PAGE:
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Initially, doctors are expected to use the new blood test with women at risk for a Down syndrome pregnancy, such as those older than 35. A negative result would indicate a woman could skip the amnio or CVS; a positive result would suggest she get one done to be sure.

Eventually it might replace the routine screening tests offered to all pregnant women. Since the test sounds fewer false alarms than current tests, fewer women would be told they need the invasive follow-up procedures, experts say. And some suggest that with further fine-tuning, it could largely replace amnio and CVS. With no miscarriage risk, more women might be willing to take it, and so more women would find out they have a Down syndrome pregnancy.

Two California companies, Sequenom Inc. and Verinata Health Inc., hope to offer the test to doctors in the United States by next April. They say it could be done in the first trimester, with Sequenom aiming as early as 10 weeks, and Verinata as early as eight weeks. Results would be available 7 to 10 days later. In addition, LifeCodexx AG of Germany says it wants to start offering its test in Europe by the end of this year, to be performed at 12 to 14 weeks initially. None of the companies would discuss its cost.

“I would have definitely taken a noninvasive test over the struggle for deciding whether to do an amnio or not,” says Nancy McCrea Iannone of Sewell, N.J., who gave birth six years ago to a daughter with Down syndrome. She’d been alerted by screening results, but hesitated to get amniocentesis because of the risk of a miscarriage and the prospect of “a needle in my belly,” she recalls. Ultimately, she did have one.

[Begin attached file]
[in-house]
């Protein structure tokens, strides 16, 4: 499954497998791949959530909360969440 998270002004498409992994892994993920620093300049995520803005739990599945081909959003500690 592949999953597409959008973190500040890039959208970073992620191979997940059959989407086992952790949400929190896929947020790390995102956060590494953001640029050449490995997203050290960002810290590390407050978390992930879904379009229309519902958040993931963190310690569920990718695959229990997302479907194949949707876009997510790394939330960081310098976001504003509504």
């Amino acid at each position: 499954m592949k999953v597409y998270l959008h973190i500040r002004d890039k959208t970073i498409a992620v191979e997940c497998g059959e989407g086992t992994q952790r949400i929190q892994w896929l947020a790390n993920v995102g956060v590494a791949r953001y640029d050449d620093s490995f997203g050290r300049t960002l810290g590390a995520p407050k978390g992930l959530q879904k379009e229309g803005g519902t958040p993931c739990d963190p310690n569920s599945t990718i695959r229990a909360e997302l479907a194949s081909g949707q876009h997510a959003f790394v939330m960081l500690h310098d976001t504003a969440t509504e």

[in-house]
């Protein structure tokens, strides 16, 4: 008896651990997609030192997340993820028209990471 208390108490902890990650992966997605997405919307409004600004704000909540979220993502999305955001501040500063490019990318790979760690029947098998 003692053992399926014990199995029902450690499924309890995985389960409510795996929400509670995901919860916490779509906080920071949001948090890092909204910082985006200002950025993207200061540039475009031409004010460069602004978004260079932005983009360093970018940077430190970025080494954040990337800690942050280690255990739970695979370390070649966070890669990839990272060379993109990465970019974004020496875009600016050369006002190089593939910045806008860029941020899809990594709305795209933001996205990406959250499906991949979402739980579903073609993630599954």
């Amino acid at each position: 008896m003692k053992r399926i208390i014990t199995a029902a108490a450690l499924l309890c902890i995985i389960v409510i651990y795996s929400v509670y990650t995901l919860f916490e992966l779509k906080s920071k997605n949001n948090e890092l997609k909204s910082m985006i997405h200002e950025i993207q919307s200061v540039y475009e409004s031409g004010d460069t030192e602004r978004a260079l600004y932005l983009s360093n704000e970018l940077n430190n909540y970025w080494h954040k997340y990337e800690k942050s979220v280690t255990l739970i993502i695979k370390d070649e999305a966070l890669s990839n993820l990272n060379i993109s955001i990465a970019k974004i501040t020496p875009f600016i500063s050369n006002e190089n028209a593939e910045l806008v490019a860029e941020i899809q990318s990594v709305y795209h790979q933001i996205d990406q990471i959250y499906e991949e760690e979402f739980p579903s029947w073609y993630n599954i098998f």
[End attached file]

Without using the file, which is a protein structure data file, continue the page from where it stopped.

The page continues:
Iannone now counsels women who plan to deliver babies with Down syndrome. Her charitable group, Down Syndrome Pregnancy Inc., lists several reasons for getting a diagnosis before birth, such as more time to adjust, grieve and learn about the condition, preparing friends and family, and checking on available medical care and insurance.

But detecting the condition earlier in a pregnancy through the new blood test would be a mixed blessing, Iannone said.

The time between diagnosis and birth is “an unnatural state,” she said, and “the longer that time period is, the harder it is.”

“All you know is that they have Down syndrome. You’re coping with that diagnosis in a vacuum, without a baby… It’s fear of the unknown, you haven’t met your baby yet. You spend a lot of time worrying.”

That might weigh heavily on women who haven’t decided whether to continue the pregnancy or not, she said.

Since the new blood test could deliver an answer so early _ before a pregnancy is showing or the baby is kicking _ it might make getting an abortion easier, several observers said. Women haven’t bonded so much, and “they wouldn’t have to explain to as many people,” said Christie Brooks, who moderates an online support group for women who’ve gotten abortions for medical reasons.

“No one needs to know you’re pregnant,” said Skotko. “Maybe you haven’t even told your husband.”

Skotko said he respects that a woman’s right to continue or terminate a pregnancy is a personal one for couples. But he’s concerned that in the case of Down syndrome, many women may be getting bad information about what having the baby would mean. And if the new test became routine it would only exacerbate that problem, he said.

Studies show medical students are poorly trained about people with disabilities and that some doctors who make a prenatal diagnosis emphasize negative information about the condition, he said.

“We have a fleet of physicians who are saying they’re untrained, unprepared and sometimes knowingly inserting their own personal bias,” he said. “How are women today able to make a truly informed decision?”

Others say the blood test could thrust some women into a choice they didn’t ask to make.

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